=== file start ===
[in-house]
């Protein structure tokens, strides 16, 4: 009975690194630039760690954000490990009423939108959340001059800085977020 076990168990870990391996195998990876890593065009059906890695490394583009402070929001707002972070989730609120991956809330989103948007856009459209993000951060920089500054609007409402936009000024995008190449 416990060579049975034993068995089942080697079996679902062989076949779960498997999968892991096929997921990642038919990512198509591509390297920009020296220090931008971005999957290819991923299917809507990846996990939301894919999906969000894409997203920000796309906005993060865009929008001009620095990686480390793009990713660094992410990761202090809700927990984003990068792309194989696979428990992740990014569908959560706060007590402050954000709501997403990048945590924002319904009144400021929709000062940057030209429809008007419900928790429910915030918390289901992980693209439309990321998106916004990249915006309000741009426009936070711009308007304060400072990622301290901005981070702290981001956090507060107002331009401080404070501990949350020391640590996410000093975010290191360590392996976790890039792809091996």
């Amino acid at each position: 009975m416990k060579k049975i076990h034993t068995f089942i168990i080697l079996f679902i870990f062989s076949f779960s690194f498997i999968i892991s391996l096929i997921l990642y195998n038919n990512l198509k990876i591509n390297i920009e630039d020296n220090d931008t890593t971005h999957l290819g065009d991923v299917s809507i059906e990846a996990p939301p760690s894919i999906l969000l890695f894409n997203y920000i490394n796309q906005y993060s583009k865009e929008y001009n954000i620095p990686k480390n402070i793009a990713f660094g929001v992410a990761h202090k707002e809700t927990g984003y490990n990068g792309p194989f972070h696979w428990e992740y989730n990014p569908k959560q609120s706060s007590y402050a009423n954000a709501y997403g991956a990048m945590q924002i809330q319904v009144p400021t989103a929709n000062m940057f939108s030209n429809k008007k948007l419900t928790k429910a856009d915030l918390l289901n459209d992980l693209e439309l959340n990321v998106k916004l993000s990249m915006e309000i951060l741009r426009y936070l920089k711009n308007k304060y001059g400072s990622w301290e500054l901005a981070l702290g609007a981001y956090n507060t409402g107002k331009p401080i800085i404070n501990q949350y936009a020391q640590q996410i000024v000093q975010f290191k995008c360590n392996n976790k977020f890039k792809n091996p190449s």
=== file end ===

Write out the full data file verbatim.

[in-house]
């Protein structure tokens, strides 16, 4: 009975690194630039760690954000490990009423939108959340001059800085977020 076990168990870990391996195998990876890593065009059906890695490394583009402070929001707002972070989730609120991956809330989103948007856009459209993000951060920089500054609007409402936009000024995008190449 416990060579049975034993068995089942080697079996679902062989076949779960498997999968892991096929997921990642038919990512198509591509390297920009020296220090931008971005999957290819991923299917809507990846996990939301894919999906969000894409997203920000796309906005993060865009929008001009620095990686480390793009990713660094992410990761202090809700927990984003990068792309194989696979428990992740990014569908959560706060007590402050954000709501997403990048945590924002319904009144400021929709000062940057030209429809008007419900928790429910915030918390289901992980693209439309990321998106916004990249915006309000741009426009936070711009308007304060400072990622301290901005981070702290981001956090507060107002331009401080404070501990949350020391640590996410000093975010290191360590392996976790890039792809091996």
């Amino acid at each position: 009975m416990k060579k049975i076990h034993t068995f089942i168990i080697l079996f679902i870990f062989s076949f779960s690194f498997i999968i892991s391996l096929i997921l990642y195998n038919n990512l198509k990876i591509n390297i920009e630039d020296n220090d931008t890593t971005h999957l290819g065009d991923v299917s809507i059906e990846a996990p939301p760690s894919i999906l969000l890695f894409n997203y920000i490394n796309q906005y993060s583009k865009e929008y001009n954000i620095p990686k480390n402070i793009a990713f660094g929001v992410a990761h202090k707002e809700t927990g984003y490990n990068g792309p194989f972070h696979w428990e992740y989730n990014p569908k959560q609120s706060s007590y402050a009423n954000a709501y997403g991956a990048m945590q924002i809330q319904v009144p400021t989103a929709n000062m940057f939108s030209n429809k008007k948007l419900t928790k429910a856009d915030l918390l289901n459209d992980l693209e439309l959340n990321v998106k916004l993000s990249m915006e309000i951060l741009r426009y936070l920089k711009n308007k304060y001059g400072s990622w301290e500054l901005a981070l702290g609007a981001y956090n507060t409402g107002k331009p401080i800085i404070n501990q949350y936009a020391q640590q996410i000024v000093q975010f290191k995008c360590n392996n976790k977020f890039k792809n091996p190449s």